Think of all the things you have changed for the better throughout your life - sometimes deliberately and sometimes as a result of uninvited events. You may have learned to play a sport, speak a language, understand a different culture, care for children, heal the sick, or mediate disputes.  You may have become more compassionate, more kind, more understanding, or more open.  

And you - like I have - have sometimes changed for the worse - becoming more fearful, more angry, more impatient and so on.

We change and we will continue to change. The question that each of us must answer is whether we want to guide that change or, like my garden, let whatever happens happen. We each have the opportunity to cultivate something within ourselves instead of allowing whatever seeds come along to germinate and take root.

If we do want to guide our change more deliberately, what direction will we choose? Do we want to cultivate courgettes of compassion, asparagus of acceptance, rhubarb or resilience?  

Two weeks ago today, I invited people to name people they admire and to consider what that says about the qualities we might want to cultivate in ourselves. The following day, a lovely group of people met with me to help plan for today and we enlarged the list still more.

What we all came up with is on the back of your order of service. I’d love to have you read this list…

Are there other qualities you'd like to mention?

How many of you have noticed one or more qualities that resonates with you - qualities that you could see as important goals in your own life?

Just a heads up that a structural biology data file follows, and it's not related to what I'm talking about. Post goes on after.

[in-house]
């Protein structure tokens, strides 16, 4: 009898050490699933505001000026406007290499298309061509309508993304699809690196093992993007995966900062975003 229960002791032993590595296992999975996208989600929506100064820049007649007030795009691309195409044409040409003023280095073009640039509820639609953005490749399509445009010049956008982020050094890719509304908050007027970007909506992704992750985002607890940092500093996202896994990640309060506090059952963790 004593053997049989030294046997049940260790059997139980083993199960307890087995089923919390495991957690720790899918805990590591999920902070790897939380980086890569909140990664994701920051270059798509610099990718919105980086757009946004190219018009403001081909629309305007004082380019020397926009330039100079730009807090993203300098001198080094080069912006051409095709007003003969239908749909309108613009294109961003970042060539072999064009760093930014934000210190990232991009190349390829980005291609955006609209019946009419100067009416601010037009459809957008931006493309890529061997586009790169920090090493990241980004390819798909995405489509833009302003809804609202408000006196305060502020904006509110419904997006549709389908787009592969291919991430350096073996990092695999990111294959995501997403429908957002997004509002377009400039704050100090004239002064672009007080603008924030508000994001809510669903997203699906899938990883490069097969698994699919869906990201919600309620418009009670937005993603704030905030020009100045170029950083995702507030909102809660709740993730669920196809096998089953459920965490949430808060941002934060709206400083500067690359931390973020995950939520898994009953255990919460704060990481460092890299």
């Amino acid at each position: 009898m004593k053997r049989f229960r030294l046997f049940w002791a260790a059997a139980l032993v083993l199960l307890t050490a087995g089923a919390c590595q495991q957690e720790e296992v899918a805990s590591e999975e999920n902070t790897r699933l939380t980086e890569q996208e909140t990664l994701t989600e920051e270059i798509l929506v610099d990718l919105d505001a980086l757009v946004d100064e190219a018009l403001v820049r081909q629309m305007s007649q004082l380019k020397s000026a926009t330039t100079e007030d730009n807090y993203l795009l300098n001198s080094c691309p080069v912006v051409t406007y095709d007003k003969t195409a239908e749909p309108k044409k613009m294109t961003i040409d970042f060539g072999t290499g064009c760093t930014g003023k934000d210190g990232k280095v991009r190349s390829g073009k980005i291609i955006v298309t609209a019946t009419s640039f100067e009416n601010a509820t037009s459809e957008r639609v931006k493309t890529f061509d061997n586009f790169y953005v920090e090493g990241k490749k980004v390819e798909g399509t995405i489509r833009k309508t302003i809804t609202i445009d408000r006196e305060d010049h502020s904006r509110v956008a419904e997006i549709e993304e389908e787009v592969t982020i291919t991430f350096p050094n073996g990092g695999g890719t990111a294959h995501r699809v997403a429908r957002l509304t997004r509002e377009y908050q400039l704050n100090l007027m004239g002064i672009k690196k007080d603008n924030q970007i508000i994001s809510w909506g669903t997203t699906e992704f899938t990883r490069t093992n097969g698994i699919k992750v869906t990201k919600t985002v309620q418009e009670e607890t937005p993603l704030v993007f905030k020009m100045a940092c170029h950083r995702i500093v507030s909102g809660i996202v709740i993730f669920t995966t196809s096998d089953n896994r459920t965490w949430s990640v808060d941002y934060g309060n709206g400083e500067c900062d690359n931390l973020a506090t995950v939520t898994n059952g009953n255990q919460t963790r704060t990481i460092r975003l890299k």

If none of these seems right for you and you don’t have something else in mind, I’d suggest you think about what bothers you most in your day-to-day life. And then, turn that around and ask what quality could be the antidote. If you suffer with anger, you may want to cultivate compassion. If you suffer with distraction, you may want to cultivate mindfulness. If you suffer with fear, cultivate courage.

Ramadan begins in two weeks. You may be most aware of what observant Muslims give up during Ramadan - especially food and drink during the day. But Ramadan is about much more than what is given up. To a great extent, it is about personal and communal change. During the 30 days of Ramadan, Muslims engage in practices that encourage them to be more generous, more grateful, more compassionate, more faithful, and more connected to loved ones.

What we do changes us. We become what we do.

More giving during Ramadan cultivates generosity. abstaining from food and drink during the day and engaging in the practice of prayer help to cultivate greater appreciation and gratitude. The joyful family gatherings after sunset each day cultivate greater connection.

During the month of Ramadan, New Unity is marking Ramadan in our own way. You are invited to join other New Unity friends in a time of cultivation - choosing to be deliberate about what you wish to cultivate in yourself and committing to practices that will get you there.

We are always becoming. When we are not deliberate about what we do, we become what we do nonetheless. Often we do quite the opposite of what we are hoping to cultivate. We may want the world to satisfy us and yet we practice dissatisfaction. The tube is not fast enough. The wait for the bus is too long. The weather is too cold or - 4 degrees higher - too hot.

We may want to understand others and yet we practice talking instead of listening.  

We become what we do. What will you do next month to guide what you are becoming?

Next week, with Claire MacDonald leading the morning and evening gatherings, there will be an opportunity to focus on practices. The first step, today, is to consider what it is you wish to cultivate in yourself.